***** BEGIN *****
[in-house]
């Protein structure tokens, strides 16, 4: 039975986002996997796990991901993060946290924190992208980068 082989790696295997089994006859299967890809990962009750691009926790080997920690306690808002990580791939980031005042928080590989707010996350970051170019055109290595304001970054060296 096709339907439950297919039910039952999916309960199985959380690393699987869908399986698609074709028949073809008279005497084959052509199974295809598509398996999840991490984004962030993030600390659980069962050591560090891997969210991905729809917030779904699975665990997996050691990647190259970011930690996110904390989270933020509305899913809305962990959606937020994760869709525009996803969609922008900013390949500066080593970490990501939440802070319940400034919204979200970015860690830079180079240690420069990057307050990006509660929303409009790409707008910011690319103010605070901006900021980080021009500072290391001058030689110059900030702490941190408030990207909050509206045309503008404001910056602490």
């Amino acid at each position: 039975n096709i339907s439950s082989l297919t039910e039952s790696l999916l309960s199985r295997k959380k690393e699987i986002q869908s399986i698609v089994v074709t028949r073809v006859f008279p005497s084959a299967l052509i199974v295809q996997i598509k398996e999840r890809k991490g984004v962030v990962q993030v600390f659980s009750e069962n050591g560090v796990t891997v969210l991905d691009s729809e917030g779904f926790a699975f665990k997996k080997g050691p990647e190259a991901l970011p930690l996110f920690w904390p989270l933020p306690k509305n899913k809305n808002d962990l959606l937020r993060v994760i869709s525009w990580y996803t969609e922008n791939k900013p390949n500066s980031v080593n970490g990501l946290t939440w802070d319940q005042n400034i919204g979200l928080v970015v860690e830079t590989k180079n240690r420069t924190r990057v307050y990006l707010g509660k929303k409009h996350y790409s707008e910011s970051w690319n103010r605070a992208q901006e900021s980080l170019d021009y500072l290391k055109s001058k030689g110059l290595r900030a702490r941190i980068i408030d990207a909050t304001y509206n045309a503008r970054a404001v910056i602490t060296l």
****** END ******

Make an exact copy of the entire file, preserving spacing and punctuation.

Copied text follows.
[in-house]
């Protein structure tokens, strides 16, 4: 039975986002996997796990991901993060946290924190992208980068 082989790696295997089994006859299967890809990962009750691009926790080997920690306690808002990580791939980031005042928080590989707010996350970051170019055109290595304001970054060296 096709339907439950297919039910039952999916309960199985959380690393699987869908399986698609074709028949073809008279005497084959052509199974295809598509398996999840991490984004962030993030600390659980069962050591560090891997969210991905729809917030779904699975665990997996050691990647190259970011930690996110904390989270933020509305899913809305962990959606937020994760869709525009996803969609922008900013390949500066080593970490990501939440802070319940400034919204979200970015860690830079180079240690420069990057307050990006509660929303409009790409707008910011690319103010605070901006900021980080021009500072290391001058030689110059900030702490941190408030990207909050509206045309503008404001910056602490």
């Amino acid at each position: 039975n096709i339907s439950s082989l297919t039910e039952s790696l999916l309960s199985r295997k959380k690393e699987i986002q869908s399986i698609v089994v074709t028949r073809v006859f008279p005497s084959a299967l052509i199974v295809q996997i598509k398996e999840r890809k991490g984004v962030v990962q993030v600390f659980s009750e069962n050591g560090v796990t891997v969210l991905d691009s729809e917030g779904f926790a699975f665990k997996k080997g050691p990647e190259a991901l970011p930690l996110f920690w904390p989270l933020p306690k509305n899913k809305n808002d962990l959606l937020r993060v994760i869709s525009w990580y996803t969609e922008n791939k900013p390949n500066s980031v080593n970490g990501l946290t939440w802070d319940q005042n400034i919204g979200l928080v970015v860690e830079t590989k180079n240690r420069t924190r990057v307050y990006l707010g509660k929303k409009h996350y790409s707008e910011s970051w690319n103010r605070a992208q901006e900021s980080l170019d021009y500072l290391k055109s001058k030689g110059l290595r900030a702490r941190i980068i408030d990207a909050t304001y509206n045309a503008r970054a404001v910056i602490t060296l």